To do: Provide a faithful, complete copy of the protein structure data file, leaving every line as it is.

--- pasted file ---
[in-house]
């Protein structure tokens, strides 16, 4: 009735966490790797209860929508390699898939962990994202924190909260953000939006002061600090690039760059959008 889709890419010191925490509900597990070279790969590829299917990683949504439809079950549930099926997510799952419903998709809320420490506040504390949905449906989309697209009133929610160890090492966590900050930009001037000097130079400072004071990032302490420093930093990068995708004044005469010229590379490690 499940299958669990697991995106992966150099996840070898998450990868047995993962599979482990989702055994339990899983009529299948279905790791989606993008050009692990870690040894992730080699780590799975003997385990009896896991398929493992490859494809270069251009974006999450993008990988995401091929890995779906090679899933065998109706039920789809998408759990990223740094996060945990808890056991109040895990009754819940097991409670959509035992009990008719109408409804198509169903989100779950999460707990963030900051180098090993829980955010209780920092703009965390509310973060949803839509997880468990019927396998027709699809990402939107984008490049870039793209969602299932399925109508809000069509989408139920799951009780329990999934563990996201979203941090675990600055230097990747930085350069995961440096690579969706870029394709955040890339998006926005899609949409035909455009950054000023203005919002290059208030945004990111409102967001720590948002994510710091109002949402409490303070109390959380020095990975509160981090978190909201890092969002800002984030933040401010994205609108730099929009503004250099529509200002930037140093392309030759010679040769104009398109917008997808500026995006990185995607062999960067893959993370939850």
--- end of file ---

[in-house]
């Protein structure tokens, strides 16, 4: 009735966490790797209860929508390699898939962990994202924190909260953000939006002061600090690039760059959008 889709890419010191925490509900597990070279790969590829299917990683949504439809079950549930099926997510799952419903998709809320420490506040504390949905449906989309697209009133929610160890090492966590900050930009001037000097130079400072004071990032302490420093930093990068995708004044005469010229590379490690 499940299958669990697991995106992966150099996840070898998450990868047995993962599979482990989702055994339990899983009529299948279905790791989606993008050009692990870690040894992730080699780590799975003997385990009896896991398929493992490859494809270069251009974006999450993008990988995401091929890995779906090679899933065998109706039920789809998408759990990223740094996060945990808890056991109040895990009754819940097991409670959509035992009990008719109408409804198509169903989100779950999460707990963030900051180098090993829980955010209780920092703009965390509310973060949803839509997880468990019927396998027709699809990402939107984008490049870039793209969602299932399925109508809000069509989408139920799951009780329990999934563990996201979203941090675990600055230097990747930085350069995961440096690579969706870029394709955040890339998006926005899609949409035909455009950054000023203005919002290059208030945004990111409102967001720590948002994510710091109002949402409490303070109390959380020095990975509160981090978190909201890092969002800002984030933040401010994205609108730099929009503004250099529509200002930037140093392309030759010679040769104009398109917008997808500026995006990185995607062999960067893959993370939850």